Nationwide survey on resource availability for implementing current sepsis guidelines in Mongolia
Otgon Bataar a, Ganbold Lundeg a, Ganbat Tsenddorj a, Stefan Jochberger b, Wilhelm Grander c, Inipavudu Baelani d, Iain Wilson e, Tim Baker f, Martin W Dünser g & for the Helfen Berührt Study Team
a. Department of Anaesthesiology and Intensive Care Medicine, Central University Hospital, Ulaanbaatar, Mongolia.
b. Department of Anaesthesiology and Intensive Care Medicine, Innsbruck Medical University, Innsbruck, Austria.
c. Department of Internal Medicine, Bezirkskrankenhaus Hall, Hall in Tirol, Austria.
d. Department of Anaesthesia, Doctors on Call for Service (DOCS) Hospital, Goma, Democratic Republic of the Congo.
e. Royal Devon and Exeter NHS Foundation Trust, Exeter, England.
f. Department of Physiology and Pharmacology, Karolinska Institute, Stockholm, Sweden.
g. Department of Intensive Care Medicine, Inselspital, Freiburgstrasse 18, 3010 Bern, Switzerland.
Correspondence to Martin W Dünser (e-mail: Martin.Duenser@i-med.ac.at).
(Submitted: 21 February 2010 – Revised version received: 12 May 2010 – Accepted: 19 May 2010 – Published online: 28 May 2010.)
Bulletin of the World Health Organization 2010;88:839-846. doi: 10.2471/BLT.10.077073
Sepsis is the leading cause of death in intensive care units (ICUs) in high-income countries, and its incidence is on the rise.1 Annually, 750 000 cases of sepsis occur in the United States of America (USA).2 In Germany, sepsis claims 60 000 lives a year and is the third most common cause of death.3 Despite these disquieting figures from high-income countries, most of the global burden of sepsis occurs in middle- and low-income countries, where approximately two-thirds of the world’s population resides.4 Low living standards and poor hygienic conditions, together with widespread malnutrition and bacterial, parasitic and HIV infections, further increase the burden of sepsis in these countries.5 According to the latest global burden of disease report of the World Health Organization (WHO), three infectious diseases were among the four most frequent causes of death in low-income countries.6
Mongolia is home to about 2.6 million people and is classified as a middle-income country by The World Bank.4 Despite an economic boom following the end of communist rule in 1990, Mongolia faces substantial political, social and health-care problems. Insurance systems are insufficient, and Mongolia's health policy still favours spending on curative rather than preventive services, although there is a renewed focus on primary health care. In 2005, the average life expectancy at birth in Mongolia was 65 years.7 Three infectious diseases are among the top 10 causes of death in the country,7 where sepsis is the single most frequent diagnosis in patients admitted to ICUs.8 In a 2008 study, the rate of sepsis among patients admitted to ICUs was found to be twice as high in Mongolia as in Austria.9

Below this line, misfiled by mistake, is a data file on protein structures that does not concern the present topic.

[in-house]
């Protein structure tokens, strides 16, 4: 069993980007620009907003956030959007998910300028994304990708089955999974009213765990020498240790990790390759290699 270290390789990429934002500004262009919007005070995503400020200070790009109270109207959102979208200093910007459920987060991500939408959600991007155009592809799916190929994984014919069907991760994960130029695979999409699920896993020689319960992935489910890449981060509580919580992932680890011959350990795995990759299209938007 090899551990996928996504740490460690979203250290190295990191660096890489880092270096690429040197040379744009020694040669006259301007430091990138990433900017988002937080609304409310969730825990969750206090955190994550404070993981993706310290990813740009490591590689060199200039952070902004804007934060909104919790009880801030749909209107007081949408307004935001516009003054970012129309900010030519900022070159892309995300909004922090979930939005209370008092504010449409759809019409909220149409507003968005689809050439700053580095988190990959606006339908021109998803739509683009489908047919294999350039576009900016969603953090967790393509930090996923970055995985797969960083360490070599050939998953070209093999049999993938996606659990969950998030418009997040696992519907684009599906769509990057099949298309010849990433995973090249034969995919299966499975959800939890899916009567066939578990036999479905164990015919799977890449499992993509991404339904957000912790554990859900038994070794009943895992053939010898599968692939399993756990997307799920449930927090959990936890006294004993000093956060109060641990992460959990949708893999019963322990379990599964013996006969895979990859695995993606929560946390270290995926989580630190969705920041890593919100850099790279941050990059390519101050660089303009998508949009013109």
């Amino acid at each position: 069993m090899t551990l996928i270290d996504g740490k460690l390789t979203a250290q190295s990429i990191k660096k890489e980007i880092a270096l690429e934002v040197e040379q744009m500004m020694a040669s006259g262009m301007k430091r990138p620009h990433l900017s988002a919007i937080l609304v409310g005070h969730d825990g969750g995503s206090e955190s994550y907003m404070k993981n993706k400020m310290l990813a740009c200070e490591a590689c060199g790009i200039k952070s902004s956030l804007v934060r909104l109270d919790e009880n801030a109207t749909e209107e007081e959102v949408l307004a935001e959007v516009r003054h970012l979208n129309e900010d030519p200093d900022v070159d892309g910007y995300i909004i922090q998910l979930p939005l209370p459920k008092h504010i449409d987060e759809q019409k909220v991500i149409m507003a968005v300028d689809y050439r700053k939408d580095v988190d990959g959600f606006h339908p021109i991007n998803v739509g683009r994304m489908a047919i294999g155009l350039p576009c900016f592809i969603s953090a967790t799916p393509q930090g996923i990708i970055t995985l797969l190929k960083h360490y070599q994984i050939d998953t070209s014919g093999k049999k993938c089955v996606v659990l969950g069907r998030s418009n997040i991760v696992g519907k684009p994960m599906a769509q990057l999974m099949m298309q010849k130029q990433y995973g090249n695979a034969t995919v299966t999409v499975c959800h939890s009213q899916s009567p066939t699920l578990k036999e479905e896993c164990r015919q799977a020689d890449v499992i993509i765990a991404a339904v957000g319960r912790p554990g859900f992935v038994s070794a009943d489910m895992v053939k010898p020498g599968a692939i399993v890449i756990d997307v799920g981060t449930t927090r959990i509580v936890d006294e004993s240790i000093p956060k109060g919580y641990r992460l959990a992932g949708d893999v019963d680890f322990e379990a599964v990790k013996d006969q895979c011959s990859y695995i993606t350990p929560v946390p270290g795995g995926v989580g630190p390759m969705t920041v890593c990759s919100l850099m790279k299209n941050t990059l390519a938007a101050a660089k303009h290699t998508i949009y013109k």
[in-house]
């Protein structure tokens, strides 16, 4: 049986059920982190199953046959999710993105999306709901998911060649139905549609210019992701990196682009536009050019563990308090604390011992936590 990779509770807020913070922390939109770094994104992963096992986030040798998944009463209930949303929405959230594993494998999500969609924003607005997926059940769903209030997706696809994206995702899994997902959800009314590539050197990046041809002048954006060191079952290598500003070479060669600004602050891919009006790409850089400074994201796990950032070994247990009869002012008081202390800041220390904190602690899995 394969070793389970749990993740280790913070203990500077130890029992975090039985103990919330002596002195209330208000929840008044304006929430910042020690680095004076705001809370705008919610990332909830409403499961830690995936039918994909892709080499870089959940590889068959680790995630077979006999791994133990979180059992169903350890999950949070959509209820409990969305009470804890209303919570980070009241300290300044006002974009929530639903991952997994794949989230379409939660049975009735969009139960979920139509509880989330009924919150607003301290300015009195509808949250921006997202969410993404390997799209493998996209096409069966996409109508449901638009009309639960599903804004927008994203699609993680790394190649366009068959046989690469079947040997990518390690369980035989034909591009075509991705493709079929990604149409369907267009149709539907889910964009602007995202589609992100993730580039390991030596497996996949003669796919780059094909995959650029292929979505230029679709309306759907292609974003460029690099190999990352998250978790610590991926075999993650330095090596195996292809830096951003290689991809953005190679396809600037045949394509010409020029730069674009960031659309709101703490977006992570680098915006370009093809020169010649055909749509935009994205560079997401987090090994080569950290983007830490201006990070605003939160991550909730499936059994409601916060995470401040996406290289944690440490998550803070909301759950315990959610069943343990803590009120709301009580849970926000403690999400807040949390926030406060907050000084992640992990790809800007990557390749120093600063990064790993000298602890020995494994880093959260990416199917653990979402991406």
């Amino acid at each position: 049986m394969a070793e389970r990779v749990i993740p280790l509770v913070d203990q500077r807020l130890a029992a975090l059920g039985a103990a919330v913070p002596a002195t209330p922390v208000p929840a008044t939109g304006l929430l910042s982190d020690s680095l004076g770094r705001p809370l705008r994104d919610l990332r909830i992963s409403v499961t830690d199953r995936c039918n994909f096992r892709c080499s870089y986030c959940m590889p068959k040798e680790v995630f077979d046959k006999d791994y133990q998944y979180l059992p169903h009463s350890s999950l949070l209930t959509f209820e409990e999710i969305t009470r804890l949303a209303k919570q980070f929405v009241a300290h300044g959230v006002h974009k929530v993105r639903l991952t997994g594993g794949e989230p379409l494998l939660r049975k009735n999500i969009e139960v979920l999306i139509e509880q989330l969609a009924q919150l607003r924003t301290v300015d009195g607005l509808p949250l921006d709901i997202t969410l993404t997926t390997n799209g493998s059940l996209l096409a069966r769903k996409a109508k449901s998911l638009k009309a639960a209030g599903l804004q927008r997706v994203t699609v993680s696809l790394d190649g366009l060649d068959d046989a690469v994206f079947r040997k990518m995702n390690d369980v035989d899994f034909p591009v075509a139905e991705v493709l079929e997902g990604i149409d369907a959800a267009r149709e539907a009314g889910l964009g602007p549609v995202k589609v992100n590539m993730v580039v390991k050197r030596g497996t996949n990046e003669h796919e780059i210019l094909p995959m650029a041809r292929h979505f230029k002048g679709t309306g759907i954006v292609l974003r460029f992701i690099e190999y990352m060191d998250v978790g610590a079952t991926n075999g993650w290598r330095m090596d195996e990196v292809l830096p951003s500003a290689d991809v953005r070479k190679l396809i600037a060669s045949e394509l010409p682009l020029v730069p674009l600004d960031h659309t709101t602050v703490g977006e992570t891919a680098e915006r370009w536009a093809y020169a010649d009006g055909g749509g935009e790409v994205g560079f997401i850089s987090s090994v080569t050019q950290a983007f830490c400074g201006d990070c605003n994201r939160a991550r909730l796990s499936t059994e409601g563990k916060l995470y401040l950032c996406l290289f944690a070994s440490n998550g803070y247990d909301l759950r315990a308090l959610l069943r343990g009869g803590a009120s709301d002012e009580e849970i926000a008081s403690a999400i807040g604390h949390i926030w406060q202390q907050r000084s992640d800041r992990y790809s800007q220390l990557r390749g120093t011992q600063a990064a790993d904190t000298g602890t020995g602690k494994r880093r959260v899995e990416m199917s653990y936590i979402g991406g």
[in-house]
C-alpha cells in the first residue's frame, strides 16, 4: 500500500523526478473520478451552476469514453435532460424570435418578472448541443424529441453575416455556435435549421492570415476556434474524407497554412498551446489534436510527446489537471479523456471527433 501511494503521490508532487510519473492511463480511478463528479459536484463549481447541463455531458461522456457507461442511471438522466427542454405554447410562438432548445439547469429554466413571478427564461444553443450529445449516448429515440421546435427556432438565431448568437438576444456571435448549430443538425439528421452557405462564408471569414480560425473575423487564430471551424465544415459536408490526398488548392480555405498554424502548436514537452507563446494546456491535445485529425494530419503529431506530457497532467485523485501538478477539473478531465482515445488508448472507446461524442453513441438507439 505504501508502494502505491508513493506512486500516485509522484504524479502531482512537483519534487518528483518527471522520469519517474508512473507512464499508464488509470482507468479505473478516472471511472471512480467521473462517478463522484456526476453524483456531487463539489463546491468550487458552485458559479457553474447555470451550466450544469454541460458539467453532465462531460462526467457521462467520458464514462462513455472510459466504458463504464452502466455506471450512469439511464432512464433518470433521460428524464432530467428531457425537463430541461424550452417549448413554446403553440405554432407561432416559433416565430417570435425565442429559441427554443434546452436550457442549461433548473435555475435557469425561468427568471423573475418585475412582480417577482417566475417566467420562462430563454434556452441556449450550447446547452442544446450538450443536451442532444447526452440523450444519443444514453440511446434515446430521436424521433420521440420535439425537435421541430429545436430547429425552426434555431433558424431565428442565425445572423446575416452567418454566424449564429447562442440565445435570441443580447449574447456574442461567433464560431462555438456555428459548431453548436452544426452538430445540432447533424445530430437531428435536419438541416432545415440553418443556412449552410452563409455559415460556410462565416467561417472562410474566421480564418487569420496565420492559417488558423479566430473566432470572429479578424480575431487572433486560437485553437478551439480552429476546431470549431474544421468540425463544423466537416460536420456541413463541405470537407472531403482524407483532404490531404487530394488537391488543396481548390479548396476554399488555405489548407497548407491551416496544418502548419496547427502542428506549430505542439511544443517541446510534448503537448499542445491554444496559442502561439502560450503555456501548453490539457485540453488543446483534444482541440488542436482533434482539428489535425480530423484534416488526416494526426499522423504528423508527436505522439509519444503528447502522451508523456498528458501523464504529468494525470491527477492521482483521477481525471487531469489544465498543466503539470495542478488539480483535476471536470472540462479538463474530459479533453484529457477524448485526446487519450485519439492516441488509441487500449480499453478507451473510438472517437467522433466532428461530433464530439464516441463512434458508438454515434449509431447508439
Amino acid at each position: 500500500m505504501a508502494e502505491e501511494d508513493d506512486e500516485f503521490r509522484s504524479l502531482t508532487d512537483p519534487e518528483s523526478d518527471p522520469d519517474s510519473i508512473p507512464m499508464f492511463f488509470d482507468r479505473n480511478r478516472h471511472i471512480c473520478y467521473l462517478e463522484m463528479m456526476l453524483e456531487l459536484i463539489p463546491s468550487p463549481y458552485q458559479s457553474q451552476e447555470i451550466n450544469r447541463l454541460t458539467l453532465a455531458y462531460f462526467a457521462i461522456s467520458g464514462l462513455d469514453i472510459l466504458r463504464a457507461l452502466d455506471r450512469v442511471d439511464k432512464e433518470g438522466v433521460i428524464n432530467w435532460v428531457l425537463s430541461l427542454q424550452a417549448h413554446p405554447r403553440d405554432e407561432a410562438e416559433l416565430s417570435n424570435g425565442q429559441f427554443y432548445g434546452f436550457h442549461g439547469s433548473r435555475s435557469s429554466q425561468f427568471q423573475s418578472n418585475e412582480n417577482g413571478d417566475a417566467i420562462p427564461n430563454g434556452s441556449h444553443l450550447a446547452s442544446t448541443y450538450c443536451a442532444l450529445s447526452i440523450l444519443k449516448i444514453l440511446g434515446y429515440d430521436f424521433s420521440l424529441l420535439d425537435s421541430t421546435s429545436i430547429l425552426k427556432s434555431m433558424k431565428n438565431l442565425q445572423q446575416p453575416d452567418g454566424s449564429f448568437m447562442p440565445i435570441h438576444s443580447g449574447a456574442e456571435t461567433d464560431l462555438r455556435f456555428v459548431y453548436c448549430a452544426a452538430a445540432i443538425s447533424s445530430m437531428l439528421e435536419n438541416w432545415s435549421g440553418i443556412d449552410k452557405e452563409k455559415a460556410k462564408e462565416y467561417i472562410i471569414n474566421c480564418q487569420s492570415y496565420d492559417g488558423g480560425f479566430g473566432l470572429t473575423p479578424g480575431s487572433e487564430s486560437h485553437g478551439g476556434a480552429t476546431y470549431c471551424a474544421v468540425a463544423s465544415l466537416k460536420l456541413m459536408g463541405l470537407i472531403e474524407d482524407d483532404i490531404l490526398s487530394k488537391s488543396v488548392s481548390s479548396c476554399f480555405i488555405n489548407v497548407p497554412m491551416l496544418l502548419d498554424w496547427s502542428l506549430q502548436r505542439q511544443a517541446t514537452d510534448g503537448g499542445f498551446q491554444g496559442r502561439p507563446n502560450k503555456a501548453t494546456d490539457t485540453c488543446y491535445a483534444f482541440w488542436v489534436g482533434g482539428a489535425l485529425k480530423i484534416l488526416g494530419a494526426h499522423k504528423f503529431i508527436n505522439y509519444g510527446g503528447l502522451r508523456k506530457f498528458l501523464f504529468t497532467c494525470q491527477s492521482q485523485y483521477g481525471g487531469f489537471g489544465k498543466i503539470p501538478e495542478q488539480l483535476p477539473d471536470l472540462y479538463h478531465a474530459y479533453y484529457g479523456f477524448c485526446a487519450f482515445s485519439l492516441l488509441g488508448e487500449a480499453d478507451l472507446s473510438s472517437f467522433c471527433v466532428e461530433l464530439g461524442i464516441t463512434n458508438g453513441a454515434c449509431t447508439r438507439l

In 2001, 2004 and 2008, international experts released guidelines for the management of patients with severe sepsis and septic shock.10–12 Known as the Surviving Sepsis Campaign (SSC) guidelines, they are among the first international consensus guidelines for septic patients needing intensive care and include recommendations on initial resuscitation, infection management, haemodynamic support, adjunctive therapy and other supportive measures.12 Integration of the SSC guidelines into clinical care significantly improves clinical outcomes.13–15 Because sepsis is the leading cause of death in the ICUs of high-income countries,1 the SSC guidelines are considered a milestone in improving the care and clinical outcomes of the critically ill. However, certain resources are required to implement SSC guidelines. These resources, which are routinely available in high-income countries, are often lacking in health-care facilities in middle- or low-income countries, according to recent reports.16–20 The availability of the resources needed to properly treat sepsis in middle- or low-income countries needs to be investigated so that the SSC guidelines can be adapted and implemented in the light of what is available.
The objective of this nationwide survey was to investigate the availability of the resources needed to implement the most recent SSC guidelines in secondary and tertiary hospitals in Mongolia. We hypothesized that such resources were not available in Mongolian hospitals, particularly in rural areas.